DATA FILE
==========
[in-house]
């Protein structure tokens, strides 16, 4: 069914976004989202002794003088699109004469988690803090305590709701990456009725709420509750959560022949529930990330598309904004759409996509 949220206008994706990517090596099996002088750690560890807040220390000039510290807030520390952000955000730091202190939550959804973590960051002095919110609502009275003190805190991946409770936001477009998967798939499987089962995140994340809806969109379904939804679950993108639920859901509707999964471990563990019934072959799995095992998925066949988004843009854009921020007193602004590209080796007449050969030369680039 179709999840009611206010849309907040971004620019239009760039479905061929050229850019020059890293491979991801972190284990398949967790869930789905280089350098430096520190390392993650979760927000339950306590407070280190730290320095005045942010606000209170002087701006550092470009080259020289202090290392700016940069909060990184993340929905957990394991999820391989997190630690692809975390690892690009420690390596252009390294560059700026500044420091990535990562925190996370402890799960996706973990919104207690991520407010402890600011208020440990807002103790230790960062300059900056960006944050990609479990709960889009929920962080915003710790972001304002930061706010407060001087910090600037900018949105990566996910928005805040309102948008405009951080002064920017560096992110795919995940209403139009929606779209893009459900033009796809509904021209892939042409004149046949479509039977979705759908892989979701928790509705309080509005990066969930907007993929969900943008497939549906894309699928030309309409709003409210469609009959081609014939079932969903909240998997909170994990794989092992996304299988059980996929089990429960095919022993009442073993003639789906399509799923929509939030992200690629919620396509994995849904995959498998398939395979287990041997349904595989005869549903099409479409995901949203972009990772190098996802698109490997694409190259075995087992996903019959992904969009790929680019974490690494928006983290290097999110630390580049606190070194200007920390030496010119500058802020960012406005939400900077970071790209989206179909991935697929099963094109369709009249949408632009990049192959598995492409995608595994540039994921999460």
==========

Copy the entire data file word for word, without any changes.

[in-house]
């Protein structure tokens, strides 16, 4: 069914976004989202002794003088699109004469988690803090305590709701990456009725709420509750959560022949529930990330598309904004759409996509 949220206008994706990517090596099996002088750690560890807040220390000039510290807030520390952000955000730091202190939550959804973590960051002095919110609502009275003190805190991946409770936001477009998967798939499987089962995140994340809806969109379904939804679950993108639920859901509707999964471990563990019934072959799995095992998925066949988004843009854009921020007193602004590209080796007449050969030369680039 179709999840009611206010849309907040971004620019239009760039479905061929050229850019020059890293491979991801972190284990398949967790869930789905280089350098430096520190390392993650979760927000339950306590407070280190730290320095005045942010606000209170002087701006550092470009080259020289202090290392700016940069909060990184993340929905957990394991999820391989997190630690692809975390690892690009420690390596252009390294560059700026500044420091990535990562925190996370402890799960996706973990919104207690991520407010402890600011208020440990807002103790230790960062300059900056960006944050990609479990709960889009929920962080915003710790972001304002930061706010407060001087910090600037900018949105990566996910928005805040309102948008405009951080002064920017560096992110795919995940209403139009929606779209893009459900033009796809509904021209892939042409004149046949479509039977979705759908892989979701928790509705309080509005990066969930907007993929969900943008497939549906894309699928030309309409709003409210469609009959081609014939079932969903909240998997909170994990794989092992996304299988059980996929089990429960095919022993009442073993003639789906399509799923929509939030992200690629919620396509994995849904995959498998398939395979287990041997349904595989005869549903099409479409995901949203972009990772190098996802698109490997694409190259075995087992996903019959992904969009790929680019974490690494928006983290290097999110630390580049606190070194200007920390030496010119500058802020960012406005939400900077970071790209989206179909991935697929099963094109369709009249949408632009990049192959598995492409995608595994540039994921999460």